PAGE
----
The powder-pack boriding process was performed in a conventional furnace under a pure argon atmosphere. It is important to note that oxygen-bearing compounds adversely affect the boriding process . The thermochemical treatment was performed at temperatures of 1123, 1173, 1223, and 1273 K with 2, 4, 6 and 8 h of exposure time. When the boriding process was concluded, the steel container was removed from the heating furnace and placed in a room temperature.
1.2.2 Characterization of boride layers
The borided samples were prepared metallographically for their characterization using GX51 Olympus equipment. As a result of preliminary experiments it was estimated that boriding started at approximately after transferring the sample to the furnace; after that, the so-called boride incubation time sets in. The borided and etched samples were cross-sectioned, for microstructural investigations, to be observed by scanning electron microscope. The equipment used was the Quanta 3D FEG-FEI JSM7800-JOEL. Figure 4 shows the cross-sections of boride layers formed on the surfaces of AISI 12L14 steel at different exposure times (2, 4, 6 and 8 h) and for 1173 K of boriding temperature.
The resultant microstructure of Fe2B layers appears to be very dense and homogenous, exhibiting a sawtooth morphology where the boride needles with different lengths penetrate into the substrate [19, 20]. These elements tend to concentrate in the tips of boride layers, reducing the boron flux in this zone. The Fe2B crystals preferably grow along the crystallographic direction [0 0 1], because it is the easiest path for the diffusion of boron in the body-centered tetragonal lattice of the Fe2B phase .
It is seen that the thickness of Fe2B layer increased with an increase of the boriding temperature (Figure 4) since the boriding kinetics is influenced by the treatment time. To estimate the boride layer thickness, 50 measurements were made from the surface to the long boride teeth in different sections, as shown in Figure 5; the boride layer thickness was measured using specialized software [20, 21, 22].
The identification of phases was carried out on the top surface of borided sample by an X-ray diffraction (XRD) equipment (Equinox 2000) using radiation of 0.179 nm wavelength. In addition, the elemental distribution of the transition elements within the cross-section of boride layer was determined by electron dispersive spectroscopy (EDS) equipment (Quanta 3D FEG-FEI JSM7800-JOEL) from the surface.
1.3 Results and discussions
1.3.1 SEM observations and EDS analysis
The metallography of coating/substrate formed in AISI 12L14 borided steel at different exposure times (2, 4, 6 and 8 h) and for 1173 K of boriding temperature are shown in Figure 4. The EDS analysis obtained by SEM is shown in Figure 6(a) and (b).
The results show in Figure 6(a) that the sulfur can be dissolve in the Fe2B phase, in fact, the atomic radiuses of S (= 0.088 nm) is smaller than that of Fe (= 0.156 nm), and it can then be expected that S dissolved on the Fe sublattice of the borides. In Figure 6(b), the resulting EDS analyses spectrums revealed that the manganese, carbon and silicon do not dissolve significantly over the Fe2B phase and they do not diffuse through the boride layer, being displaced to the diffusion zone, and forms together with boron, solid solutions [10, 23, 24]. On boriding carbon is driven ahead of the boride layer and, together with boron, it forms borocementite, Fe3(B, C) as a separate layer between Fe2B and the matrix with about 4 mass% B corresponding to Fe3(B0.67C0.33) . Thus, part of the boron supplied is used for the formation of borocementite. Likewise, silicon forming together with boron, solid solutions like silicoborides (FeSi0.4B0.6 and Fe5SiB2) .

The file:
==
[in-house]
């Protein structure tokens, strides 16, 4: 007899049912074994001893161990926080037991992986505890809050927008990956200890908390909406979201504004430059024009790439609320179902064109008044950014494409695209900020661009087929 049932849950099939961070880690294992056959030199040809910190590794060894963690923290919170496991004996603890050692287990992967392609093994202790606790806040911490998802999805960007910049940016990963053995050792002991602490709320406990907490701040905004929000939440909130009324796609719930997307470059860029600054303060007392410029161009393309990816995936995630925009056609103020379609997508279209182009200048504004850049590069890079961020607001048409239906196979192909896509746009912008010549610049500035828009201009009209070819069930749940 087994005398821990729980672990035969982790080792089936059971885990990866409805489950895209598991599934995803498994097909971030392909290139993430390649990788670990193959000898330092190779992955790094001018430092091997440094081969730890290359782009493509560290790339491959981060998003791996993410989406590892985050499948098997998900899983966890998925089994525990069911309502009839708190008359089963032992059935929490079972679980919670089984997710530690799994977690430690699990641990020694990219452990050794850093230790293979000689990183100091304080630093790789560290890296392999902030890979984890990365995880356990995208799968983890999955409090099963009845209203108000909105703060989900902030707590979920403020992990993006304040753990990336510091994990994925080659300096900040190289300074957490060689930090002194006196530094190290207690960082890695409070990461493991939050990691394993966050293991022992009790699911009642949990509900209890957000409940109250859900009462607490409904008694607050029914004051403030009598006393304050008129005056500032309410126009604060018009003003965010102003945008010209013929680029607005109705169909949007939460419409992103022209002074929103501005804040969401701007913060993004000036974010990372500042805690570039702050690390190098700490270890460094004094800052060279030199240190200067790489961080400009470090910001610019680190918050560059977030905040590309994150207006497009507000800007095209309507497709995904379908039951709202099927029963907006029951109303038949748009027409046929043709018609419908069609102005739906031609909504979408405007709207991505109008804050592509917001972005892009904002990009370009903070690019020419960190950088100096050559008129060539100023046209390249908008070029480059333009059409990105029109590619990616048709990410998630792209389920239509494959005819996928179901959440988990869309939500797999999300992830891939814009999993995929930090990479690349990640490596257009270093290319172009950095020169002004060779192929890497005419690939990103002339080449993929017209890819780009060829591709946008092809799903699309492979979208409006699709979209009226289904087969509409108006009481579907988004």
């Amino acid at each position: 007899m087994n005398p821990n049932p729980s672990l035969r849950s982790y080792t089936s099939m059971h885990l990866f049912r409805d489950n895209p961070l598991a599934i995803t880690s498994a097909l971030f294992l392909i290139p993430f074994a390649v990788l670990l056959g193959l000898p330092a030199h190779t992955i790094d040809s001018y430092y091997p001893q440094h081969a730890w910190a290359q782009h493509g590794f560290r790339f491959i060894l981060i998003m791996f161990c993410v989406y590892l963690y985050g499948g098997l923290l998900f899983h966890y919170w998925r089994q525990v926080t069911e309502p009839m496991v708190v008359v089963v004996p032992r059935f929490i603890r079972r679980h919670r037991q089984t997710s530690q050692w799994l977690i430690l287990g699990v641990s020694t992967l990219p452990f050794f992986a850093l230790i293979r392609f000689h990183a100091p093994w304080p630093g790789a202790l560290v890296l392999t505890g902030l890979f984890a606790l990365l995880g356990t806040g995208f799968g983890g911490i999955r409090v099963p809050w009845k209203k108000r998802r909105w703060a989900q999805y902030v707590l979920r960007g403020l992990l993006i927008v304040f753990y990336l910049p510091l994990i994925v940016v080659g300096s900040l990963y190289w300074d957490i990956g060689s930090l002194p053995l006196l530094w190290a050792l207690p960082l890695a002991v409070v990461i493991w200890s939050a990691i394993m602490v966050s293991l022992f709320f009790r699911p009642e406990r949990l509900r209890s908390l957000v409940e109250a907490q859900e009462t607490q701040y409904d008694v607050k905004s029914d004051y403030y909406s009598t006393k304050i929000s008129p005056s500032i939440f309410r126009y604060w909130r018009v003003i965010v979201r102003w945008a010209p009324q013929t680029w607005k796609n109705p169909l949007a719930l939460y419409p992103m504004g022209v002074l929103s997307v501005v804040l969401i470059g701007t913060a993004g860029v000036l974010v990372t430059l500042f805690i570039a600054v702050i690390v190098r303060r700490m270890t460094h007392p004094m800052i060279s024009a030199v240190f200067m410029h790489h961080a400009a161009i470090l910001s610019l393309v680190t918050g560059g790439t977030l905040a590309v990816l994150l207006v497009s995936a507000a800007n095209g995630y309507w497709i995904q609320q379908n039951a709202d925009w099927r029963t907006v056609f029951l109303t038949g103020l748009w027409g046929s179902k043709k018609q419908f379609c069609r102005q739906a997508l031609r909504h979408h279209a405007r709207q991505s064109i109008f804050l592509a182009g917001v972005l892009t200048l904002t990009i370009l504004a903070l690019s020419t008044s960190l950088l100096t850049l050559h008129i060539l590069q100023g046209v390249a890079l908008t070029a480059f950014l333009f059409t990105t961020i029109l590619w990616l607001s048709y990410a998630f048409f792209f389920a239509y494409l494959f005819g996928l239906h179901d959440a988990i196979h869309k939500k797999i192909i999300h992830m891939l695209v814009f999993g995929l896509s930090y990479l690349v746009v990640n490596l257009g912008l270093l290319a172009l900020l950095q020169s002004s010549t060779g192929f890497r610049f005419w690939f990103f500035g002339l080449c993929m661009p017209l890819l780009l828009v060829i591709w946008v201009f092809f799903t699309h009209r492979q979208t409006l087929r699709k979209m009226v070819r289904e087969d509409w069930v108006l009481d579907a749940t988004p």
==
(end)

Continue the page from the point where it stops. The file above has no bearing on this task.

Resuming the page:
1.3.2 X-ray diffraction analysis
Figure 7 shows the XRD pattern recorded on the surface of borided AISI 12L14 steel at a temperatures of: 1123 K for a treatment time of 2 h, and 1273 K for a treatment time of 8 h. The patterns of X-ray diffraction (see Figure 7) show the presence of Fe2B phase which is well compacted. Likewise, the patters show that there is a preferential orientation in the crystallographic plane (0 0 2) whose strength increases as the depth of the analysis increases. In a study by Martini et al. , the growth of the iron borides (Fe2B) near at the Fe2B/substrate interface only shows the diffraction peak of Fe2B in the crystallographic plane (002).
1.3.3 Estimation of boron activation energy with steady state model
The growth kinetics of Fe2B layers formed on the AISI 12L14 steel was used to estimate the boron diffusion coefficient through the Fe2B layers by applying the suggested steady state diffusion model. In Figure 8 is plotted the time dependence of the squared value of Fe2B layer thickness for different temperatures.
In Figure 8, the square of boride layer thicknesses were plotted vs. the treatment time, the slopes of each of the straight lines provide the values of the parabolic growth constants . In addition, to determinate the boride incubation time, was necessary extrapolating the straight lines to a null boride layer thickness (see Figure 8). Table 2 provides the estimated value of growth constants in Fe2B at each temperature. The results, which are summarized in Table 2, reflect a diffusion-controlled growth of the boride layers.
|Diffusion methods||Applied energy methods||Coating and surface modification|
Thermal diffusion process
Laser beam hardening
Electron beam hardening
|Hard chromium planting|